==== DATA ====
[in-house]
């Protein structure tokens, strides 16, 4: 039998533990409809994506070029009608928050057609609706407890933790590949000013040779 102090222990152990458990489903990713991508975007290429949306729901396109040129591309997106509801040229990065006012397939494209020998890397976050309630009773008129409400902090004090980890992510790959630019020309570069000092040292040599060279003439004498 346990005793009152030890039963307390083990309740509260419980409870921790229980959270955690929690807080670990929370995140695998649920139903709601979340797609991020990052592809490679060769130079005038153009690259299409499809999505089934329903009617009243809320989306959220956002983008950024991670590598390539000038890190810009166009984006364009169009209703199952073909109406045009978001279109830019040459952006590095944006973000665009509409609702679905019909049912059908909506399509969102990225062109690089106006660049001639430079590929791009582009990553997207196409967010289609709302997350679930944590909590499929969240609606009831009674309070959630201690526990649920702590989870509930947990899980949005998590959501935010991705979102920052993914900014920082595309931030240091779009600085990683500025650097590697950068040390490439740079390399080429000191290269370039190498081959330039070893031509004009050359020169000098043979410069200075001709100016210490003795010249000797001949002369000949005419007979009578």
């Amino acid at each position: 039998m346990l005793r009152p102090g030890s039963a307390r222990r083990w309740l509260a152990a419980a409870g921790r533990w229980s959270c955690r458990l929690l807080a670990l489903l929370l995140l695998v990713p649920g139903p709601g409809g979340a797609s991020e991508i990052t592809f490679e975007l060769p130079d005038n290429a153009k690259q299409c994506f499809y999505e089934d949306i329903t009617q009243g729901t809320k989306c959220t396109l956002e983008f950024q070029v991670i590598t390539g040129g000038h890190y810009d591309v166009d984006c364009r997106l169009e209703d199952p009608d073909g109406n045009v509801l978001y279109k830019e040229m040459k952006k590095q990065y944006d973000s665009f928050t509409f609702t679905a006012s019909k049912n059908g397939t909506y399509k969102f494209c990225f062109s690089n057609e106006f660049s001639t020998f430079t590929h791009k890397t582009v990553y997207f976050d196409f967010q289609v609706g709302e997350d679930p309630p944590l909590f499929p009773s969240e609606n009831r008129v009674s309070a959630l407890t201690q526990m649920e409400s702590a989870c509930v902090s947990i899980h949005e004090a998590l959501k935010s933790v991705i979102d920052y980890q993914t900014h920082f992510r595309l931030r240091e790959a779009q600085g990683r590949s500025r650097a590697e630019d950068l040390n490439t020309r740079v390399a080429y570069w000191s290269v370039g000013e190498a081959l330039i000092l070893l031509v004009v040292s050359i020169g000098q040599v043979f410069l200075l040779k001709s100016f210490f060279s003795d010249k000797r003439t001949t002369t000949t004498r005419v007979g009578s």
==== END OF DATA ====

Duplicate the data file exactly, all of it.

[in-house]
């Protein structure tokens, strides 16, 4: 039998533990409809994506070029009608928050057609609706407890933790590949000013040779 102090222990152990458990489903990713991508975007290429949306729901396109040129591309997106509801040229990065006012397939494209020998890397976050309630009773008129409400902090004090980890992510790959630019020309570069000092040292040599060279003439004498 346990005793009152030890039963307390083990309740509260419980409870921790229980959270955690929690807080670990929370995140695998649920139903709601979340797609991020990052592809490679060769130079005038153009690259299409499809999505089934329903009617009243809320989306959220956002983008950024991670590598390539000038890190810009166009984006364009169009209703199952073909109406045009978001279109830019040459952006590095944006973000665009509409609702679905019909049912059908909506399509969102990225062109690089106006660049001639430079590929791009582009990553997207196409967010289609709302997350679930944590909590499929969240609606009831009674309070959630201690526990649920702590989870509930947990899980949005998590959501935010991705979102920052993914900014920082595309931030240091779009600085990683500025650097590697950068040390490439740079390399080429000191290269370039190498081959330039070893031509004009050359020169000098043979410069200075001709100016210490003795010249000797001949002369000949005419007979009578």
């Amino acid at each position: 039998m346990l005793r009152p102090g030890s039963a307390r222990r083990w309740l509260a152990a419980a409870g921790r533990w229980s959270c955690r458990l929690l807080a670990l489903l929370l995140l695998v990713p649920g139903p709601g409809g979340a797609s991020e991508i990052t592809f490679e975007l060769p130079d005038n290429a153009k690259q299409c994506f499809y999505e089934d949306i329903t009617q009243g729901t809320k989306c959220t396109l956002e983008f950024q070029v991670i590598t390539g040129g000038h890190y810009d591309v166009d984006c364009r997106l169009e209703d199952p009608d073909g109406n045009v509801l978001y279109k830019e040229m040459k952006k590095q990065y944006d973000s665009f928050t509409f609702t679905a006012s019909k049912n059908g397939t909506y399509k969102f494209c990225f062109s690089n057609e106006f660049s001639t020998f430079t590929h791009k890397t582009v990553y997207f976050d196409f967010q289609v609706g709302e997350d679930p309630p944590l909590f499929p009773s969240e609606n009831r008129v009674s309070a959630l407890t201690q526990m649920e409400s702590a989870c509930v902090s947990i899980h949005e004090a998590l959501k935010s933790v991705i979102d920052y980890q993914t900014h920082f992510r595309l931030r240091e790959a779009q600085g990683r590949s500025r650097a590697e630019d950068l040390n490439t020309r740079v390399a080429y570069w000191s290269v370039g000013e190498a081959l330039i000092l070893l031509v004009v040292s050359i020169g000098q040599v043979f410069l200075l040779k001709s100016f210490f060279s003795d010249k000797r003439t001949t002369t000949t004498r005419v007979g009578s």